I am originally from a smallish town in Iowa called Cedar Rapids. I studied architecture at Iowa State University. I was lucky enough to study abroad in Rome for a semester and had some perspective knocked into my wholesome Midwest background. I graduated and stomped around as a young professional in NYC, later moved to Atlanta. After a few years working at a great firm, Perkins & Will, I had the opportunity to work as a staff architect for a hospital in Athens, GA. My husband, Chris (also an architect) and I jumped at the chance to move away from Atlanta into our charming college town.

Present day, my husband and I have our own Architecture / Interior design firm with a few capable employees. E+E Architecture started in 2007, right before the economy tanked but somehow we’ve grown each year and have a solid reputation with some cool projects under our belt.

How did you get interested in architecture?

 I think I got interested by one of those super basic classes in early high school where you draft out a house. I poured myself into the project and proclaimed that I would become an architect. As a bonus, I liked that upon earning a degree, you practiced architecture versus aimlessly wandering around in the business world. This is of course not really true since folks trained as architects branch into a million directions.

At what point did you decide to go into business for yourself?

Chris and I had a few side projects and formed E+E in 2006. We both had full time jobs but out of the blue the hospital I worked for cut my position.   I freaked out for a couple hours and decided by the end of the day that I would ramp up E+E full time. Chris joined two years later.

Tell us a little about your home and work schedule.  How do you make it all work with a shared business, two kids and a dog?

 Ha! I suppose we make it work because we work our tails off. It definitely helps that Chris and I have shared goals: a healthy business and happy home with our kids. We split up all duties and divide and conquer as much as possible. I used to be the type of person where I could waste away a whole weekend doing very little of anything. Now, we are always on the go or doing something which helps. Balancing both family and work can definitely be overwhelming for us. We try to remember a mantra “work to live, not live to work”.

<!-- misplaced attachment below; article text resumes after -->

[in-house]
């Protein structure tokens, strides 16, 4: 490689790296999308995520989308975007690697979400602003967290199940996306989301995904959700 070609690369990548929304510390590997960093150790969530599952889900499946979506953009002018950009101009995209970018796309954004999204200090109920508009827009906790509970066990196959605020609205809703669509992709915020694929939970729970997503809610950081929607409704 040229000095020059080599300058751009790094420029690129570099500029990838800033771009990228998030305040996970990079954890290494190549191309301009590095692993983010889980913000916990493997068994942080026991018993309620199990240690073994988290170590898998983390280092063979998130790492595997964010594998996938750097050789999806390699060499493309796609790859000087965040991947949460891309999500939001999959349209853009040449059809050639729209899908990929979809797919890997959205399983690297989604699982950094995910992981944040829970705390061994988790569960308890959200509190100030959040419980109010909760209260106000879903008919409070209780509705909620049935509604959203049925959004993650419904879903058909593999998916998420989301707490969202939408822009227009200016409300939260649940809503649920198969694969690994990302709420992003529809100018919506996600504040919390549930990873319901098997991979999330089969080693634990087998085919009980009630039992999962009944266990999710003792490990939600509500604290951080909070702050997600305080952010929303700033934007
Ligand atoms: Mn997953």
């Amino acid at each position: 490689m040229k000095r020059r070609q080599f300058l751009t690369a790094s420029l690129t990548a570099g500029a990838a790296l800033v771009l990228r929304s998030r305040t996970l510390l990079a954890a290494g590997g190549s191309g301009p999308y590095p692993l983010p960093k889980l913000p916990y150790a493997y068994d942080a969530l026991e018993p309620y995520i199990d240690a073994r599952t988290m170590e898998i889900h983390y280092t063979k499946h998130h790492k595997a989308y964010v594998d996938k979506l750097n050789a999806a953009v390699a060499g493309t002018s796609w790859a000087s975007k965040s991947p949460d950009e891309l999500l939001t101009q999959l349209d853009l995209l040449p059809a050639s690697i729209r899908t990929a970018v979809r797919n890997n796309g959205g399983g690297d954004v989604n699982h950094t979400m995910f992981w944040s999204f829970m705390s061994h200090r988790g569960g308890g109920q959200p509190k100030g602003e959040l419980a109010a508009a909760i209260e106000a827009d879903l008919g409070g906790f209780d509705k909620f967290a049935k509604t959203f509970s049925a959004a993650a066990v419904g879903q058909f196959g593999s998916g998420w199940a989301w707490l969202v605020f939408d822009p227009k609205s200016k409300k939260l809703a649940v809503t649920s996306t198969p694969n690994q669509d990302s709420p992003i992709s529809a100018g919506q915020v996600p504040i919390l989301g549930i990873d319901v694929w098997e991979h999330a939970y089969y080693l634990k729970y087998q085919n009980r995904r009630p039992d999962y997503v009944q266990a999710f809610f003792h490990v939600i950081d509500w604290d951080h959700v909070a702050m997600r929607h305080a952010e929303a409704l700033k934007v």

Tell us a little about the house that you and Chris Evans designed for your family: the property, the process, some of the trials, and what you are most proud of in the house.

 We had been looking for an in-town lot for a while and made a few unsuccessful attempts at buying one or two. When we found our current property, it took about two weeks of marinating on the thought because the house was just gross. Our friends called it the “flophouse” and it had been vacant for years. Ultimately, the street, schools, location and the wide double lot sealed the deal.

Before the renovation and expansion

Before the renovation and expansion



We established our goals: open floor plan, tons of light, a big screened porch and ultimately, a house that reflected exactly how our family lives. It was a little tricky to find the time to do our drawings since we were busy but we finally went on vacation and found time to lay it out. Elevations quickly followed and the entire process was pretty easy considering we are both hands-on dueling architects / spouses. We definitely disagreed on some parts here and there but overall, it was shockingly painfree.

Challenges were really about staying within our budget. A realization to us was that appraisers are not necessarily great at reading drawings and that “cool” elements don’t always translate into a higher appraisal. Once the home was complete, we did ask our appraiser to come out and walk the actual home and the number went up dramatically.

Completed house

Completed house